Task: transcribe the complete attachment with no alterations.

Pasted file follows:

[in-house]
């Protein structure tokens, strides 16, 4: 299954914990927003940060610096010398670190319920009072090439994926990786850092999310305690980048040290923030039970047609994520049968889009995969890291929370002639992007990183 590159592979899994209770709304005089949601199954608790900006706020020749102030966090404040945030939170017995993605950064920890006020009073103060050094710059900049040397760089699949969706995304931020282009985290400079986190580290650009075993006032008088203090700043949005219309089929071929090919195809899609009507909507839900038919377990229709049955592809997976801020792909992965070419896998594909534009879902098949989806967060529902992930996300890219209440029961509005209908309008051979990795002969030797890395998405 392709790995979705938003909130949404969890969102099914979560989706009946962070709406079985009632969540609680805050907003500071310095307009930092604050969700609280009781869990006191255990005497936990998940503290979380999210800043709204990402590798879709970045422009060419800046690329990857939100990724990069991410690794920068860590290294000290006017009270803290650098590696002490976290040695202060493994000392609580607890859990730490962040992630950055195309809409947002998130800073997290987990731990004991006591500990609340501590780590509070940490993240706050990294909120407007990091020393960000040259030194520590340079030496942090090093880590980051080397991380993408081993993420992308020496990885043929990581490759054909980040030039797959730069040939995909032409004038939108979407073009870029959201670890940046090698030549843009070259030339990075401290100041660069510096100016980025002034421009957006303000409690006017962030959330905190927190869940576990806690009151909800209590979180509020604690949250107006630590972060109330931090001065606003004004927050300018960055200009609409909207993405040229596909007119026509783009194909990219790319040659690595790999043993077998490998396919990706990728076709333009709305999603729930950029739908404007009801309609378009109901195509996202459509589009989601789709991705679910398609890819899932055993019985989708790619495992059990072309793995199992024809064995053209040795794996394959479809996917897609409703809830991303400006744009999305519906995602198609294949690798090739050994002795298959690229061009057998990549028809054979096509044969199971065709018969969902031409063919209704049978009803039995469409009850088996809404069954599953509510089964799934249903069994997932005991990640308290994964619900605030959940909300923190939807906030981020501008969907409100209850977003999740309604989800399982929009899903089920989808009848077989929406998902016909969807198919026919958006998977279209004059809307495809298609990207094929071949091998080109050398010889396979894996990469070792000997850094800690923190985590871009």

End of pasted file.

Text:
[in-house]
């Protein structure tokens, strides 16, 4: 299954914990927003940060610096010398670190319920009072090439994926990786850092999310305690980048040290923030039970047609994520049968889009995969890291929370002639992007990183 590159592979899994209770709304005089949601199954608790900006706020020749102030966090404040945030939170017995993605950064920890006020009073103060050094710059900049040397760089699949969706995304931020282009985290400079986190580290650009075993006032008088203090700043949005219309089929071929090919195809899609009507909507839900038919377990229709049955592809997976801020792909992965070419896998594909534009879902098949989806967060529902992930996300890219209440029961509005209908309008051979990795002969030797890395998405 392709790995979705938003909130949404969890969102099914979560989706009946962070709406079985009632969540609680805050907003500071310095307009930092604050969700609280009781869990006191255990005497936990998940503290979380999210800043709204990402590798879709970045422009060419800046690329990857939100990724990069991410690794920068860590290294000290006017009270803290650098590696002490976290040695202060493994000392609580607890859990730490962040992630950055195309809409947002998130800073997290987990731990004991006591500990609340501590780590509070940490993240706050990294909120407007990091020393960000040259030194520590340079030496942090090093880590980051080397991380993408081993993420992308020496990885043929990581490759054909980040030039797959730069040939995909032409004038939108979407073009870029959201670890940046090698030549843009070259030339990075401290100041660069510096100016980025002034421009957006303000409690006017962030959330905190927190869940576990806690009151909800209590979180509020604690949250107006630590972060109330931090001065606003004004927050300018960055200009609409909207993405040229596909007119026509783009194909990219790319040659690595790999043993077998490998396919990706990728076709333009709305999603729930950029739908404007009801309609378009109901195509996202459509589009989601789709991705679910398609890819899932055993019985989708790619495992059990072309793995199992024809064995053209040795794996394959479809996917897609409703809830991303400006744009999305519906995602198609294949690798090739050994002795298959690229061009057998990549028809054979096509044969199971065709018969969902031409063919209704049978009803039995469409009850088996809404069954599953509510089964799934249903069994997932005991990640308290994964619900605030959940909300923190939807906030981020501008969907409100209850977003999740309604989800399982929009899903089920989808009848077989929406998902016909969807198919026919958006998977279209004059809307495809298609990207094929071949091998080109050398010889396979894996990469070792000997850094800690923190985590871009």